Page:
Formats:txt pdf
Status:PROPOSED STANDARD
DOI:10.17487/RFC 7049
The Concise Binary Object Representation (CBOR) is a data format whose design goals include the possibility of extremely small code size, fairly small message size, and extensibility without the need for version negotiation. These design goals make it different from earlier binary serializations such as ASN.1 and MessagePack.
 
RFC 7050 Discovery of the IPv6 Prefix Used for IPv6 Address Synthesis
 
Authors:T. Savolainen, J. Korhonen, D. Wing.
Date:November 2013
Formats:txt pdf
Status:PROPOSED STANDARD
DOI:10.17487/RFC 7050
This document describes a method for detecting the presence of DNS64 and for learning the IPv6 prefix used for protocol translation on an access network. The method depends on the existence of a well-knownIPv4-only fully qualified domain name "ipv4only.arpa.". The information learned enables nodes to perform local IPv6 address synthesis and to potentially avoid NAT64 on dual-stack and multi- interface deployments.
 
RFC 7051 Analysis of Solution Proposals for Hosts to Learn NAT64 Prefix
 
Authors:J. Korhonen, Ed., T. Savolainen, Ed..
Date:November 2013
Formats:txt pdf
Status:INFORMATIONAL
DOI:10.17487/RFC 7051
Hosts and applications may benefit from learning if an IPv6 address is synthesized and if NAT64 and DNS64 are present in a network. This document analyzes all proposed solutions (known at the time of writing) for communicating whether the synthesis is taking place, what address format was used, and what IPv6 prefix was used by theNAT64 and DNS64. These solutions enable both NAT64 avoidance and local IPv6 address synthesis. The document concludes by recommending the standardization of the approach based on heuristic discovery.
 
RFC 7052 Locator/ID Separation Protocol (LISP) MIB
 
Authors:G. Schudel, A. Jain, V. Moreno.
Date:October 2013
Formats:txt pdf
Status:EXPERIMENTAL
DOI:10.17487/RFC 7052
This document defines the MIB module that contains managed objects to support the monitoring devices of the Locator/ID Separation Protocol(LISP). These objects provide information useful for monitoring LISP devices, including determining basic LISP configuration information,LISP functional status, and operational counters and other statistics.
 
RFC 7053 SACK-IMMEDIATELY Extension for the Stream Control Transmission Protocol
 
Authors:M. Tuexen, I. Ruengeler, R. Stewart.
Date:November 2013
Formats:txt pdf
Updates:RFC 4960
Status:PROPOSED STANDARD
DOI:10.17487/RFC 7053
This document updates RFC 4960 by defining a method for the sender of a DATA chunk to indicate that the corresponding SelectiveAcknowledgment (SACK) chunk should be sent back immediately and should not be delayed. It is done by specifying a bit in the DATA chunk header, called the (I)mmediate bit, which can get set by either the Stream Control Transmission Protocol (SCTP) implementation or the application using an SCTP stack. Since unknown flags in chunk headers are ignored by SCTP implementations, this extension does not introduce any interoperability problems.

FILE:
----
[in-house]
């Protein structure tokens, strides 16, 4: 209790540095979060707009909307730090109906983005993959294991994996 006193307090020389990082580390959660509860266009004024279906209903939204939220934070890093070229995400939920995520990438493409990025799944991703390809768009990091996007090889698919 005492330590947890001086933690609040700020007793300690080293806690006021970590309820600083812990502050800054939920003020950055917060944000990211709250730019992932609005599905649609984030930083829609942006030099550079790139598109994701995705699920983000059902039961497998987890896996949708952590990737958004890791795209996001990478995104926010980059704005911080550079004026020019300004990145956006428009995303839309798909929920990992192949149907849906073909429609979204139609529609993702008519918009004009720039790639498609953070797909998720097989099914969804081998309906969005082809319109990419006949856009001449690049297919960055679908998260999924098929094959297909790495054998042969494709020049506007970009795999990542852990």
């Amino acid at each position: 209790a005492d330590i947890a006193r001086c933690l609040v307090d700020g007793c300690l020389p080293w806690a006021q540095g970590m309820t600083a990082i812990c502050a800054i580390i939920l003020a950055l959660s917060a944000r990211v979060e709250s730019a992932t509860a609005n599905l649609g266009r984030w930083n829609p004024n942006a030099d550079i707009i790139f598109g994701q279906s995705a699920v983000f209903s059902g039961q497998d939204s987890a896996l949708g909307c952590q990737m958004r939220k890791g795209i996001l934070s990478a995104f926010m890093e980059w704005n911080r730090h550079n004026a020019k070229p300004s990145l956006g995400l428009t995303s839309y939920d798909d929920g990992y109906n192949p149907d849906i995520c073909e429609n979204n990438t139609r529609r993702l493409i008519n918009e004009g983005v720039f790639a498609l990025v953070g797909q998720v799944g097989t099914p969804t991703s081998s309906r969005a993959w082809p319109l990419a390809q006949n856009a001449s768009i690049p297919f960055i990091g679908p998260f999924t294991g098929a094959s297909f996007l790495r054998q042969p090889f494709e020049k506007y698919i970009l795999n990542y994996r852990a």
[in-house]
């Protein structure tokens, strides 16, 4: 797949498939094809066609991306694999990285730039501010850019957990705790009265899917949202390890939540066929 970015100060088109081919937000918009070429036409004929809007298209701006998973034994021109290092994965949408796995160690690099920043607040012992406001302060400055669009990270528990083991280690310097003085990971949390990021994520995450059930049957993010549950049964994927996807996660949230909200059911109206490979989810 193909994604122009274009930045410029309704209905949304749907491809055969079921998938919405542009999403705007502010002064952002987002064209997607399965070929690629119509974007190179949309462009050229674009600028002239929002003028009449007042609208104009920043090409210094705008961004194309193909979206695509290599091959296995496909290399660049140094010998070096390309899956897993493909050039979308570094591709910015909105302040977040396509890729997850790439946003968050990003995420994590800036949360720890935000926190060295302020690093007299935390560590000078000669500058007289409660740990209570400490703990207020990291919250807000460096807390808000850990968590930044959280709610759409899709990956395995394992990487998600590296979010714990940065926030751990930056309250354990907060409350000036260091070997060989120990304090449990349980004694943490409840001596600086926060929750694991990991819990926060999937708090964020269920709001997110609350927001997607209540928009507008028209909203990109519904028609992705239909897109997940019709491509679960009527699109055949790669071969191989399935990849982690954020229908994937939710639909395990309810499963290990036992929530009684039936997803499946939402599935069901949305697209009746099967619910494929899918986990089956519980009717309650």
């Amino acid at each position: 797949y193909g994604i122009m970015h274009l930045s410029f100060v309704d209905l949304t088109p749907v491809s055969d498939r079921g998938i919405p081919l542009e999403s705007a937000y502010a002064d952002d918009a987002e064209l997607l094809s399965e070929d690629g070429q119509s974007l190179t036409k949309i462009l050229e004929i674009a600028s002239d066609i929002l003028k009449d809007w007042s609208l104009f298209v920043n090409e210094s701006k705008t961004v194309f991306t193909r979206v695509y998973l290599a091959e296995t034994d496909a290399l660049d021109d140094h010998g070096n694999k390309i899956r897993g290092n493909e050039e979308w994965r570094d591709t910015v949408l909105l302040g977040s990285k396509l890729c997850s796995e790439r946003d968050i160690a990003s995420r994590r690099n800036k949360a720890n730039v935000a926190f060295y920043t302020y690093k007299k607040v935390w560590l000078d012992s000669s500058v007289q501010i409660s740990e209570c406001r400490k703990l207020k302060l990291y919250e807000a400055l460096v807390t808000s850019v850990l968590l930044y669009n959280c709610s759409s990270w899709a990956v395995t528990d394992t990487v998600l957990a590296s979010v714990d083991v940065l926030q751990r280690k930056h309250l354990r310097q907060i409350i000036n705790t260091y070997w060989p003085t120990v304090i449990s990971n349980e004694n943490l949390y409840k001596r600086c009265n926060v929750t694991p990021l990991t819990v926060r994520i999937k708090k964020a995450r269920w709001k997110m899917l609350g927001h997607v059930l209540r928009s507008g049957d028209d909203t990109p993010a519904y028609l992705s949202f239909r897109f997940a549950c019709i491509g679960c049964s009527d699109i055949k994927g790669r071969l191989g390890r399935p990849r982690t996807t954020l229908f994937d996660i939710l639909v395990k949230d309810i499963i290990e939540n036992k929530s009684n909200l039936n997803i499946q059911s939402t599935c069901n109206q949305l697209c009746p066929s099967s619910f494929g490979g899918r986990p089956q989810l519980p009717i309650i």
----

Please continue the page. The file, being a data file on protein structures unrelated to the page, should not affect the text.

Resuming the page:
RFC 7054 Addressing Requirements and Design Considerations for Per-Interface Maintenance Entity Group Intermediate Points (MIPs)
 
Authors:A. Farrel, H. Endo, R. Winter, Y. Koike, M. Paul.
Date:November 2013
Formats:txt pdf
Status:INFORMATIONAL
DOI:10.17487/RFC 7054
The framework for Operations, Administration and Maintenance (OAM) within the MPLS Transport Profile (MPLS-TP) describes how theMaintenance Entity Group Intermediate Points (MIPs) may be situated within network nodes at incoming and outgoing interfaces.

This document elaborates on important considerations for internal MIP addressing. More precisely, it describes important restrictions for any mechanism that specifies a way of forming OAM messages so that they can be targeted at MIPs on either incoming or outgoing interfaces and forwarded correctly through the forwarding engine.Furthermore, the document includes considerations for node implementations where there is no distinction between the incoming and outgoing MIP.

 
RFC 7055 A GSS-API Mechanism for the Extensible Authentication Protocol
 
Authors:S. Hartman, Ed., J. Howlett.
Date:December 2013
Formats:txt pdf
Status:PROPOSED STANDARD
DOI:10.17487/RFC 7055
This document defines protocols, procedures, and conventions to be employed by peers implementing the Generic Security ServiceApplication Program Interface (GSS-API) when using the ExtensibleAuthentication Protocol mechanism. Through the GS2 family of mechanisms defined in RFC 5801, these protocols also define howSimple Authentication and Security Layer (SASL) applications use theExtensible Authentication Protocol.
 
RFC 7056 Name Attributes for the GSS-API Extensible Authentication Protocol (EAP) Mechanism
 
Authors:S. Hartman, J. Howlett.
Date:December 2013
Formats:txt pdf
Status:PROPOSED STANDARD
DOI:10.17487/RFC 7056
The naming extensions to the Generic Security Service ApplicationProgramming Interface (GSS-API) provide a mechanism for applications to discover authorization and personalization information associated with GSS-API names. The Extensible Authentication Protocol GSS-API mechanism allows an Authentication, Authorization, and Accounting(AAA) peer to provide authorization attributes alongside an authentication response. It also supplies mechanisms to processSecurity Assertion Markup Language (SAML) messages provided in theAAA response. This document describes how to use the NamingExtensions API to access that information.
 
RFC 7057 Update to the Extensible Authentication Protocol (EAP) Applicability Statement for Application Bridging for Federated Access Beyond Web (ABFAB)
 
Authors:S. Winter, J. Salowey.
Date:December 2013
Formats:txt pdf
Updates:RFC 3748
Status:PROPOSED STANDARD
DOI:10.17487/RFC 7057
This document updates the Extensible Authentication Protocol (EAP) applicability statement from RFC 3748 to reflect recent usage of theEAP protocol in the Application Bridging for Federated Access Beyond web (ABFAB) architecture.